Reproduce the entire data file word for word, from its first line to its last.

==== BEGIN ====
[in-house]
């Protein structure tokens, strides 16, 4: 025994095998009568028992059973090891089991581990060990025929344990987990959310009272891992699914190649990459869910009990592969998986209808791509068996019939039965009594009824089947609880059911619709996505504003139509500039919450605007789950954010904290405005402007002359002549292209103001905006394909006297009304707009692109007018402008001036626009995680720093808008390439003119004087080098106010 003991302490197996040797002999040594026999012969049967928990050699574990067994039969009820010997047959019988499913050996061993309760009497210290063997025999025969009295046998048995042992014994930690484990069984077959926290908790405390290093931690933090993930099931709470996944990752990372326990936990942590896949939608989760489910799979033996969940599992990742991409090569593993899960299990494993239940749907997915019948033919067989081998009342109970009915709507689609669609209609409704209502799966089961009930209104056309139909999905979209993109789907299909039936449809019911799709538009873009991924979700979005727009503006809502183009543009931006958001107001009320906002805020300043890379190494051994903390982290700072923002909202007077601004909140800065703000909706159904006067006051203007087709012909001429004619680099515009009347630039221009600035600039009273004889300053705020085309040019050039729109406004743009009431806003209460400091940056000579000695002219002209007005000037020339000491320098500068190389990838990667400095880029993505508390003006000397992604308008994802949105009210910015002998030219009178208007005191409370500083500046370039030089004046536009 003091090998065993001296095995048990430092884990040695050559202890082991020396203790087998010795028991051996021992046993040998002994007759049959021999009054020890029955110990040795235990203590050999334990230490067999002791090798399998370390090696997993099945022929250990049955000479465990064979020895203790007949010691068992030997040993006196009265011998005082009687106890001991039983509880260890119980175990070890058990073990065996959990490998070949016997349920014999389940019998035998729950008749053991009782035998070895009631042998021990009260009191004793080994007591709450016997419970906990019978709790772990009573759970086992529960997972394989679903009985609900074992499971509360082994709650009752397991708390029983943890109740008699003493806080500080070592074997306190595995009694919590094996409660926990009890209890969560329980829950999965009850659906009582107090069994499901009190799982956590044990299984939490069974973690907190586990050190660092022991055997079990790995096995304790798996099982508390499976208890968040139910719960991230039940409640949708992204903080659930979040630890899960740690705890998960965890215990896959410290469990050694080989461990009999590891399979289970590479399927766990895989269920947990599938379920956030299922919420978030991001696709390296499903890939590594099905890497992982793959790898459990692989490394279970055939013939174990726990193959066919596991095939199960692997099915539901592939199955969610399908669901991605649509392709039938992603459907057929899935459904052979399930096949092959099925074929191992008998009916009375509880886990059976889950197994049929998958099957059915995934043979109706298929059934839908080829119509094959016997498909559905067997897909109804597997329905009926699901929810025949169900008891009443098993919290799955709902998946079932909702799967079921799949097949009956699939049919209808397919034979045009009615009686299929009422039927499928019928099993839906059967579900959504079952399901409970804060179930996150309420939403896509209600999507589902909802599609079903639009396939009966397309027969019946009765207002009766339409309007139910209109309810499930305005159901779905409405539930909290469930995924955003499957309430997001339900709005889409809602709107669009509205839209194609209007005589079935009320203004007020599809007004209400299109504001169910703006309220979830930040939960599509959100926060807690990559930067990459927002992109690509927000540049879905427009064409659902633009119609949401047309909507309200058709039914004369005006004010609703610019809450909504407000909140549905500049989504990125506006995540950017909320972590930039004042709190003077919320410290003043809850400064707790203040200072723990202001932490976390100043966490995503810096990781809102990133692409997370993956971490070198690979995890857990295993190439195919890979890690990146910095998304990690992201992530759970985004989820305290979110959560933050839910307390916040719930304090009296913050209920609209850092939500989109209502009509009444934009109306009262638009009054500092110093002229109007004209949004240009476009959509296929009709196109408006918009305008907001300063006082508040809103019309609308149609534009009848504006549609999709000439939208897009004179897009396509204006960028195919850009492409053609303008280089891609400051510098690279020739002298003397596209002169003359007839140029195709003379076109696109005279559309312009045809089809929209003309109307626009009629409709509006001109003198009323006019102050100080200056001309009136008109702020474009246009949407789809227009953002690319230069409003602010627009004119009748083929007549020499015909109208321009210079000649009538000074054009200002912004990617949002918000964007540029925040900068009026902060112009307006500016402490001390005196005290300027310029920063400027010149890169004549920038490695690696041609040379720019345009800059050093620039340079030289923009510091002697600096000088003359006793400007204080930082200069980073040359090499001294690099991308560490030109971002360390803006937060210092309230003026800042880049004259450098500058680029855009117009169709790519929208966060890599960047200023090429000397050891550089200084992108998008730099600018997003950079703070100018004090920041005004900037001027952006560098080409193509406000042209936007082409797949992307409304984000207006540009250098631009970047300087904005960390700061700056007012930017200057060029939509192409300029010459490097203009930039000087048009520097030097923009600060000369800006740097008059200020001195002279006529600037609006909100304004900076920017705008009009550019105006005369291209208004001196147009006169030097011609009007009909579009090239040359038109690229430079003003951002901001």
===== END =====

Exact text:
[in-house]
């Protein structure tokens, strides 16, 4: 025994095998009568028992059973090891089991581990060990025929344990987990959310009272891992699914190649990459869910009990592969998986209808791509068996019939039965009594009824089947609880059911619709996505504003139509500039919450605007789950954010904290405005402007002359002549292209103001905006394909006297009304707009692109007018402008001036626009995680720093808008390439003119004087080098106010 003991302490197996040797002999040594026999012969049967928990050699574990067994039969009820010997047959019988499913050996061993309760009497210290063997025999025969009295046998048995042992014994930690484990069984077959926290908790405390290093931690933090993930099931709470996944990752990372326990936990942590896949939608989760489910799979033996969940599992990742991409090569593993899960299990494993239940749907997915019948033919067989081998009342109970009915709507689609669609209609409704209502799966089961009930209104056309139909999905979209993109789907299909039936449809019911799709538009873009991924979700979005727009503006809502183009543009931006958001107001009320906002805020300043890379190494051994903390982290700072923002909202007077601004909140800065703000909706159904006067006051203007087709012909001429004619680099515009009347630039221009600035600039009273004889300053705020085309040019050039729109406004743009009431806003209460400091940056000579000695002219002209007005000037020339000491320098500068190389990838990667400095880029993505508390003006000397992604308008994802949105009210910015002998030219009178208007005191409370500083500046370039030089004046536009 003091090998065993001296095995048990430092884990040695050559202890082991020396203790087998010795028991051996021992046993040998002994007759049959021999009054020890029955110990040795235990203590050999334990230490067999002791090798399998370390090696997993099945022929250990049955000479465990064979020895203790007949010691068992030997040993006196009265011998005082009687106890001991039983509880260890119980175990070890058990073990065996959990490998070949016997349920014999389940019998035998729950008749053991009782035998070895009631042998021990009260009191004793080994007591709450016997419970906990019978709790772990009573759970086992529960997972394989679903009985609900074992499971509360082994709650009752397991708390029983943890109740008699003493806080500080070592074997306190595995009694919590094996409660926990009890209890969560329980829950999965009850659906009582107090069994499901009190799982956590044990299984939490069974973690907190586990050190660092022991055997079990790995096995304790798996099982508390499976208890968040139910719960991230039940409640949708992204903080659930979040630890899960740690705890998960965890215990896959410290469990050694080989461990009999590891399979289970590479399927766990895989269920947990599938379920956030299922919420978030991001696709390296499903890939590594099905890497992982793959790898459990692989490394279970055939013939174990726990193959066919596991095939199960692997099915539901592939199955969610399908669901991605649509392709039938992603459907057929899935459904052979399930096949092959099925074929191992008998009916009375509880886990059976889950197994049929998958099957059915995934043979109706298929059934839908080829119509094959016997498909559905067997897909109804597997329905009926699901929810025949169900008891009443098993919290799955709902998946079932909702799967079921799949097949009956699939049919209808397919034979045009009615009686299929009422039927499928019928099993839906059967579900959504079952399901409970804060179930996150309420939403896509209600999507589902909802599609079903639009396939009966397309027969019946009765207002009766339409309007139910209109309810499930305005159901779905409405539930909290469930995924955003499957309430997001339900709005889409809602709107669009509205839209194609209007005589079935009320203004007020599809007004209400299109504001169910703006309220979830930040939960599509959100926060807690990559930067990459927002992109690509927000540049879905427009064409659902633009119609949401047309909507309200058709039914004369005006004010609703610019809450909504407000909140549905500049989504990125506006995540950017909320972590930039004042709190003077919320410290003043809850400064707790203040200072723990202001932490976390100043966490995503810096990781809102990133692409997370993956971490070198690979995890857990295993190439195919890979890690990146910095998304990690992201992530759970985004989820305290979110959560933050839910307390916040719930304090009296913050209920609209850092939500989109209502009509009444934009109306009262638009009054500092110093002229109007004209949004240009476009959509296929009709196109408006918009305008907001300063006082508040809103019309609308149609534009009848504006549609999709000439939208897009004179897009396509204006960028195919850009492409053609303008280089891609400051510098690279020739002298003397596209002169003359007839140029195709003379076109696109005279559309312009045809089809929209003309109307626009009629409709509006001109003198009323006019102050100080200056001309009136008109702020474009246009949407789809227009953002690319230069409003602010627009004119009748083929007549020499015909109208321009210079000649009538000074054009200002912004990617949002918000964007540029925040900068009026902060112009307006500016402490001390005196005290300027310029920063400027010149890169004549920038490695690696041609040379720019345009800059050093620039340079030289923009510091002697600096000088003359006793400007204080930082200069980073040359090499001294690099991308560490030109971002360390803006937060210092309230003026800042880049004259450098500058680029855009117009169709790519929208966060890599960047200023090429000397050891550089200084992108998008730099600018997003950079703070100018004090920041005004900037001027952006560098080409193509406000042209936007082409797949992307409304984000207006540009250098631009970047300087904005960390700061700056007012930017200057060029939509192409300029010459490097203009930039000087048009520097030097923009600060000369800006740097008059200020001195002279006529600037609006909100304004900076920017705008009009550019105006005369291209208004001196147009006169030097011609009007009909579009090239040359038109690229430079003003951002901001």